Rahi Kiran Yallapragada, Nehal Suresh Kumar Shah, Pudhupalayam Bhaskar
Med Sci Monit 2007; 13(6): CS71-74
Background: Idiopathic omental pseudocysts occur very rarely in adults. Pseudocyst patients usually have a history of either trauma (e.g. seat belt injuries) or other related intra-abdominal pathology (e.g. pancreatitis, malignancy). They may result in a range of complications, from frequent abdominal pains with inconclusive diagnosis mimicking acute appendicitis, acute cholecystitis, or twisted ovarian cysts, to intestinal obstruction and peritonitis.
Case Report: A rare case of omental pseudocyst presenting as an acute intestinal obstruction in a 64-year-old woman without any previous history of significant abdominal pain, relevant medical problems, or trauma is reported. On plain abdominal x-ray, the cyst with dystrophic calcifications appeared as a dermoid cyst with multiple teeth. The optimal diagnostic methods, such as CT scanning and ultrasound imaging, which may show a well-circumscribed soft tissue mass are discussed. Uncomplicated and stable patients with established diagnosis can be treated conservatively. Surgical management includes resection of the cyst by either laparoscopy or laparotomy.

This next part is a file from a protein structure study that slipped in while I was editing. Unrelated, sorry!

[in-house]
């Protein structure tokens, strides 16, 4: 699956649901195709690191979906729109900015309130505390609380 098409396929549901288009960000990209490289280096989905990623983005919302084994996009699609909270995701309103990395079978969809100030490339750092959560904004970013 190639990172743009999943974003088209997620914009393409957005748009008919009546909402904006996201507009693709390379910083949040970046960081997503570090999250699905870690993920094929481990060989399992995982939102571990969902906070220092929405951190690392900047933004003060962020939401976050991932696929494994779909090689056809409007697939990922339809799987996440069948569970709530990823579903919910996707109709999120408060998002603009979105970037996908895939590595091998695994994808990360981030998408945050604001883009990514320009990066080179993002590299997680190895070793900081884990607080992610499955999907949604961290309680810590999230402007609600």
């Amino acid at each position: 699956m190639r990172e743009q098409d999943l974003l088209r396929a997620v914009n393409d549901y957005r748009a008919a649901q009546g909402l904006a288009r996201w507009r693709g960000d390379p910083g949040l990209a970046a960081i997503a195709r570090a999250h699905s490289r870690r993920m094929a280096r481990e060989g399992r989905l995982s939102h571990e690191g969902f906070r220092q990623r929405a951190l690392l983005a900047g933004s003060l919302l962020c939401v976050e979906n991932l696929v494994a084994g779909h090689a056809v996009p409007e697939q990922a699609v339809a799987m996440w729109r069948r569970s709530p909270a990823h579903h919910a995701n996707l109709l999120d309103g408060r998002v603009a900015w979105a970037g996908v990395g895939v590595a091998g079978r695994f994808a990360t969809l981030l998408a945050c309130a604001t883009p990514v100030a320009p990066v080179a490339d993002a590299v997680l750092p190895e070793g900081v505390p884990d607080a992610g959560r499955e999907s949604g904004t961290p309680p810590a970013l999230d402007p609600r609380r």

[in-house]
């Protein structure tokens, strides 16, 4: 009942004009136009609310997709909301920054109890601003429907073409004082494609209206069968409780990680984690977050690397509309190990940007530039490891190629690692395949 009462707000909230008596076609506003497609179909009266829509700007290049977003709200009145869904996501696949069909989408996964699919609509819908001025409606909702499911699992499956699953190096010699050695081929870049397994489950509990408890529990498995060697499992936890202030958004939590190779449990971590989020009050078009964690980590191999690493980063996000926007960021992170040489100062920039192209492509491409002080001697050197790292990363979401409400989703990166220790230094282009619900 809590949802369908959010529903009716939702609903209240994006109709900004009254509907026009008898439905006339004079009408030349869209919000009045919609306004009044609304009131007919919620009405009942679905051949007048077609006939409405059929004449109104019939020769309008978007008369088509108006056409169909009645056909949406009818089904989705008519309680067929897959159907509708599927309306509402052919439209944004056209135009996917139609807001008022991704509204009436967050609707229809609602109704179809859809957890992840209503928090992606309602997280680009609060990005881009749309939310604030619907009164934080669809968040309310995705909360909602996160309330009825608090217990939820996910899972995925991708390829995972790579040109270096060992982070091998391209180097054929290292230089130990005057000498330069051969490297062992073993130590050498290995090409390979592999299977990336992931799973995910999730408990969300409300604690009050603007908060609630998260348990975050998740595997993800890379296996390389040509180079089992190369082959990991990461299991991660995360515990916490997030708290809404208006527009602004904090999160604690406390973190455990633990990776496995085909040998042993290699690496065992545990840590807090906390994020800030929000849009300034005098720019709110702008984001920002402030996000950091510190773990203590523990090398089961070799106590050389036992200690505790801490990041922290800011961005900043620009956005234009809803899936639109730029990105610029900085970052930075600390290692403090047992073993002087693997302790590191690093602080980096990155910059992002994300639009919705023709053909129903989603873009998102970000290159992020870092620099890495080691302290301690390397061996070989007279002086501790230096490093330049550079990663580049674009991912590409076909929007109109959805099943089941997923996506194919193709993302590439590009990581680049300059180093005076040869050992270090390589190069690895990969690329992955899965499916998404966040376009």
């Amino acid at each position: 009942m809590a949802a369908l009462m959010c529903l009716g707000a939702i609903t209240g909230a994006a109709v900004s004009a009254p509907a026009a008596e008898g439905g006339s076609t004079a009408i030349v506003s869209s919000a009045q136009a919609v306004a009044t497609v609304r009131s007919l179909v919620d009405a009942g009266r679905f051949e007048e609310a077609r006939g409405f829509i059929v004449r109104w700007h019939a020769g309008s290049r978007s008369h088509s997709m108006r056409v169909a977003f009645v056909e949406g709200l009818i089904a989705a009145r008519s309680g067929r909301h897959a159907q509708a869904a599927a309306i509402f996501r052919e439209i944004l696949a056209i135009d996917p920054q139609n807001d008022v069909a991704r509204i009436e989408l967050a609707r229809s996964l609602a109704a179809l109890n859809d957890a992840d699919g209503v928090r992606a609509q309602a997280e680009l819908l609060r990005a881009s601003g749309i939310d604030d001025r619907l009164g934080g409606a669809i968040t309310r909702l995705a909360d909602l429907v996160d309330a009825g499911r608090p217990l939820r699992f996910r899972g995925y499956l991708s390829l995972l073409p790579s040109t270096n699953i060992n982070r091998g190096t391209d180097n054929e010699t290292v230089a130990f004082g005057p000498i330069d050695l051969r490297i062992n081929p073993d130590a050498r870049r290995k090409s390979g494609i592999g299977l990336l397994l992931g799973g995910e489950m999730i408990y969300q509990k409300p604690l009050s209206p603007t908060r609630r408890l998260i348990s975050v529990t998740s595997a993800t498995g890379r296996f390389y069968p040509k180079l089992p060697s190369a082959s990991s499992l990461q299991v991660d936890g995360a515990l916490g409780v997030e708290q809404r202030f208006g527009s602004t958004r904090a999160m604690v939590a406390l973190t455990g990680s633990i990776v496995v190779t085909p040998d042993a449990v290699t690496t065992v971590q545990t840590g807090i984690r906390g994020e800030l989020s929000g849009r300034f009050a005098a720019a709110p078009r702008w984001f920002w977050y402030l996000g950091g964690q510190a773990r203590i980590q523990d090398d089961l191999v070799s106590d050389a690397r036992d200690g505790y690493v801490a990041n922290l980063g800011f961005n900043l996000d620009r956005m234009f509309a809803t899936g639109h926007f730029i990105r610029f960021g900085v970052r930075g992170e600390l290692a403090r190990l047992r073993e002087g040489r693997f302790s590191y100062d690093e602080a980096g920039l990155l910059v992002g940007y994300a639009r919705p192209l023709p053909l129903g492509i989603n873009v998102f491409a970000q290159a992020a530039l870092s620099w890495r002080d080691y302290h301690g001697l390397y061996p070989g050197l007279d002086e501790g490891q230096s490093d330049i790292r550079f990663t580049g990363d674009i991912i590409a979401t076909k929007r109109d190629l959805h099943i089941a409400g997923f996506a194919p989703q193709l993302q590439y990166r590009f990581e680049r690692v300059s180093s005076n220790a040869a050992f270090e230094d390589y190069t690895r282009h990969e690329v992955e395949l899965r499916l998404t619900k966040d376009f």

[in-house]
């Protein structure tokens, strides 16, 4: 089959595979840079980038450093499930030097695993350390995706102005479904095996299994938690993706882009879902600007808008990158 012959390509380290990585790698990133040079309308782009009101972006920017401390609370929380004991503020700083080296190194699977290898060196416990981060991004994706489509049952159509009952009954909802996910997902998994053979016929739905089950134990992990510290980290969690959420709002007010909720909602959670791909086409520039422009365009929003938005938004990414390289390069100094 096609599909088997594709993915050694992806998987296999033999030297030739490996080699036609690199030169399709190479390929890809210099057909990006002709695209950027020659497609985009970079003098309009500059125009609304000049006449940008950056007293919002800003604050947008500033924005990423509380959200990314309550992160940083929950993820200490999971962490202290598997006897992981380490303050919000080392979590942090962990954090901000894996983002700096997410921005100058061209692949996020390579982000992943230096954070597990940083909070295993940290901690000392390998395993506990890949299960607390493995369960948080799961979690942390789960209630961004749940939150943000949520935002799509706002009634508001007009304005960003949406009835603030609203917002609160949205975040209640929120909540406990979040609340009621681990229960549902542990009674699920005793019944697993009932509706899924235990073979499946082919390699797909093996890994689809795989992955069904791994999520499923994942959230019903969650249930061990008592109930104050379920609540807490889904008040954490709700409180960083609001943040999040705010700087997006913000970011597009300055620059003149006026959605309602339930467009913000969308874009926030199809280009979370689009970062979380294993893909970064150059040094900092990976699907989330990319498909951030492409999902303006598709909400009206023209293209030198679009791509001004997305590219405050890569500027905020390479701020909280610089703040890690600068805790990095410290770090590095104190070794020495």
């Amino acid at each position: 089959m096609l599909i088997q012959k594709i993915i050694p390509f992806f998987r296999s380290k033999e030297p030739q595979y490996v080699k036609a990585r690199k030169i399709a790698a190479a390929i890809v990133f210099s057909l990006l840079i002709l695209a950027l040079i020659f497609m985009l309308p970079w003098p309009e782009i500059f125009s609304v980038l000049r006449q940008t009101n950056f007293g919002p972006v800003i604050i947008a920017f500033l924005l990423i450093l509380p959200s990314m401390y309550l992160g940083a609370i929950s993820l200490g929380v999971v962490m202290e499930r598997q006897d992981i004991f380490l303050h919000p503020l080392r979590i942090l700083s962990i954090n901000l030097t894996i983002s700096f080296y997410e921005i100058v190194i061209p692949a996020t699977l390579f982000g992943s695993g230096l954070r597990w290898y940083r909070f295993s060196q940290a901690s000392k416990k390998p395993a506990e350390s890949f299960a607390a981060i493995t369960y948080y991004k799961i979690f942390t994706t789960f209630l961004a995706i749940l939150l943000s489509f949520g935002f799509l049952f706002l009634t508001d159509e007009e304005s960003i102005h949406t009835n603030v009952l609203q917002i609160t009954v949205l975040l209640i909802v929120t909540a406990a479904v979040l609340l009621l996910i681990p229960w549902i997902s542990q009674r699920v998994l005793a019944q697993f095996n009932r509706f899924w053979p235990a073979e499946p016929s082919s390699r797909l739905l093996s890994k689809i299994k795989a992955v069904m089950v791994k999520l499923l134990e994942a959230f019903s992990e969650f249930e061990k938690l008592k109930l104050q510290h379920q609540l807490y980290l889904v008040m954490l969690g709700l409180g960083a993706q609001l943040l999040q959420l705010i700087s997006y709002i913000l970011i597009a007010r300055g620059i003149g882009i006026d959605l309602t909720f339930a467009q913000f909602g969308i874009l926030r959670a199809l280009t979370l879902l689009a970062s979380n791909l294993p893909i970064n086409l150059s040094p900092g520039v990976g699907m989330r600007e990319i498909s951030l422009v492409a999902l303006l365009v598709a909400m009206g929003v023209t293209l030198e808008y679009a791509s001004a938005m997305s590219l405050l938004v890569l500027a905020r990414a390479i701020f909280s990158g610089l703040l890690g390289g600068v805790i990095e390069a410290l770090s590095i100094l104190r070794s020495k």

Conclusions: Prognosis is good since omental cysts shows no documented tendency for malignant degeneration or recurrence. Optimal surgical management requires complete excision of these lesions.
Keywords: Female, Diatrizoate Meglumine, Calcification, Physiologic, Humans, Intestine, Small - radiography, Middle Aged, Peritoneal Diseases - pathology, Radiography, Abdominal, Calcification, Physiologic, Diatrizoate Meglumine, Female, Humans, Intestine, Small - radiography, Middle Aged, Peritoneal Diseases - pathology, Radiography, Abdominal